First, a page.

What kind of exercise is best for maintaining bone density?

 First, Some Background Information... In the mature skeleton, bone is subjected to a dynamic process of breakdown and renewal termed remodeling. If breakdown exceeds renewal, loss of bone density occurs. Conversely, if something stimulates remodeling to favor renewal over breakdown, that process is termed osteogenic, and bone density will increase. When force is applied to a bone, the bone bends or is temporarily deformed, which is referred to as strain. For an activity to be osteogenic, it must produce enough force to cause strain upon the bone.

A marked decrease in physical activity, such as bedrest or an extremely sedentary lifestyle, will result in a profound decline in bone mass. However, improvements in bone mass resulting from increased activity depend upon many factors, including age, hormonal status, nutrition, and the specific exercise prescription.

What Exercise is Best for Maintaining or Enhancing Bone Density?Studies of women who participate in weight-bearing activities show that they have higher bone mass than sedentary counterparts. Such has not been the case for non weight-bearing activities, such as swimming and cycling. Therefore, activities such as walking, jogging, and weight lifting are essential for maintaining optimal bone density.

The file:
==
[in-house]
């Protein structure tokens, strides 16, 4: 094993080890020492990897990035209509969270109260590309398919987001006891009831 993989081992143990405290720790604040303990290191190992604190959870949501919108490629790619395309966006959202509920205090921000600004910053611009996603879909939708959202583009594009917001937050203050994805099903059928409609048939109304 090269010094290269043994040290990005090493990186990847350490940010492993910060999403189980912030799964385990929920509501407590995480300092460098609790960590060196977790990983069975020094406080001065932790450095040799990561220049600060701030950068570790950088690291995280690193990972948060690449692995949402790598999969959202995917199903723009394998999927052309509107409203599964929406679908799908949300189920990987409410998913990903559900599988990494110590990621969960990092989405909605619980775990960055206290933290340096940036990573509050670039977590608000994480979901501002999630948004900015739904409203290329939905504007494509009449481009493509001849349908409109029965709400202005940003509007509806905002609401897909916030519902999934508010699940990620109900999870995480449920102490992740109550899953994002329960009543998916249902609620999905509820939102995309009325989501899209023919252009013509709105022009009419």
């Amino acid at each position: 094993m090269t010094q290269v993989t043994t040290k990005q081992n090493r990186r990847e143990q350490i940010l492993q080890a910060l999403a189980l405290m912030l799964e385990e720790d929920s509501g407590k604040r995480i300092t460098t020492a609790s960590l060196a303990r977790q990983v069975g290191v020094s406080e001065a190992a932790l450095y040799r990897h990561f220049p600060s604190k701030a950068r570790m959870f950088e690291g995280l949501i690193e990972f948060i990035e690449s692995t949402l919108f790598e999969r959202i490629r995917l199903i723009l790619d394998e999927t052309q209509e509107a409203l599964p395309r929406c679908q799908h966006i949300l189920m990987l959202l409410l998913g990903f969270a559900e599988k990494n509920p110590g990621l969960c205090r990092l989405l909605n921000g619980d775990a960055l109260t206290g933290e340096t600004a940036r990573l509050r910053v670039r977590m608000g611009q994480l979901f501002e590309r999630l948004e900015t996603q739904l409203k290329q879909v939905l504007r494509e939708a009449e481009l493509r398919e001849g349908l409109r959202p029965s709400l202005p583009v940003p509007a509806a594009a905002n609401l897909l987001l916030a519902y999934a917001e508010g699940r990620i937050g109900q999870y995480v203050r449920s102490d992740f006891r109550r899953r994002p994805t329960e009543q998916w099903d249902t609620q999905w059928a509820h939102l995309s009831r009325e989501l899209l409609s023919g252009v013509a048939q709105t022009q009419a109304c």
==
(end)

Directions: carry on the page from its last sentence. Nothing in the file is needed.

Furthermore, the response of the bone to mechanical loads (i.e., exercise) is immediate and specific to the bone under load. Therefore, although activities involving locomotion of the body are particularly beneficial to the leg and hip bones, optimal loads to induce osteogenic changes in the upper body can best be accomplished through a weight training program. Such a program needs to be of sufficient intensity to cause strain upon the bones. A program needs to be developed that will stress all the bones of the body, and the weight loads chosen for each exercise should be heavy enough so that the repetition range to failure is between 3-12 reps/set. Of course, other weight and repetition ranges are appropriate for other goals, such as increases in muscular strength and endurance. It is recommended that any person who desires to enhance bone density through weight training receive professional advice from a qualified expert before embarking on such a program.

General Guidelines to Prevent Osteoporotic Fractures: Factors that influence fracture risk include skeletal fragility, frequency and severity of falls, and tissue mass surrounding the skeleton. Therefore, an exercise program to prevent osteoporotic fractures should attempt to address three issues: 1) Preserve or enhance bone density; 2) Prevent falls by improving balance; and 3) Increase overall muscle mass.